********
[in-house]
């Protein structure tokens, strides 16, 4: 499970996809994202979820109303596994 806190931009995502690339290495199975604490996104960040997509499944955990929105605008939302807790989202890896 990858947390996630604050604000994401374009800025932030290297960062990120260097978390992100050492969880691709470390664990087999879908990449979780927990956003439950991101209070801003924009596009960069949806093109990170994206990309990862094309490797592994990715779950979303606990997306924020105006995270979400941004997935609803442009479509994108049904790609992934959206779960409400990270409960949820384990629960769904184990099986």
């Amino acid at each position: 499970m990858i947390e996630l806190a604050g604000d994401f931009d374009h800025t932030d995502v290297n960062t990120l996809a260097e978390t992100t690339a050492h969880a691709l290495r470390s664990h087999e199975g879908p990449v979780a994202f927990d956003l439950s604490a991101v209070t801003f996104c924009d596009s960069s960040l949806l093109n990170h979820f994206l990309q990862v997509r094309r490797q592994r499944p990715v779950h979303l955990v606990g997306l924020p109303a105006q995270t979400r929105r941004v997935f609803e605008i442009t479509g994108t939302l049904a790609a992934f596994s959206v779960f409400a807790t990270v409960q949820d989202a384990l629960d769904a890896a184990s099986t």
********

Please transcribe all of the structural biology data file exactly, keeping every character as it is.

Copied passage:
[in-house]
């Protein structure tokens, strides 16, 4: 499970996809994202979820109303596994 806190931009995502690339290495199975604490996104960040997509499944955990929105605008939302807790989202890896 990858947390996630604050604000994401374009800025932030290297960062990120260097978390992100050492969880691709470390664990087999879908990449979780927990956003439950991101209070801003924009596009960069949806093109990170994206990309990862094309490797592994990715779950979303606990997306924020105006995270979400941004997935609803442009479509994108049904790609992934959206779960409400990270409960949820384990629960769904184990099986």
């Amino acid at each position: 499970m990858i947390e996630l806190a604050g604000d994401f931009d374009h800025t932030d995502v290297n960062t990120l996809a260097e978390t992100t690339a050492h969880a691709l290495r470390s664990h087999e199975g879908p990449v979780a994202f927990d956003l439950s604490a991101v209070t801003f996104c924009d596009s960069s960040l949806l093109n990170h979820f994206l990309q990862v997509r094309r490797q592994r499944p990715v779950h979303l955990v606990g997306l924020p109303a105006q995270t979400r929105r941004v997935f609803e605008i442009t479509g994108t939302l049904a790609a992934f596994s959206v779960f409400a807790t990270v409960q949820d989202a384990l629960d769904a890896a184990s099986t």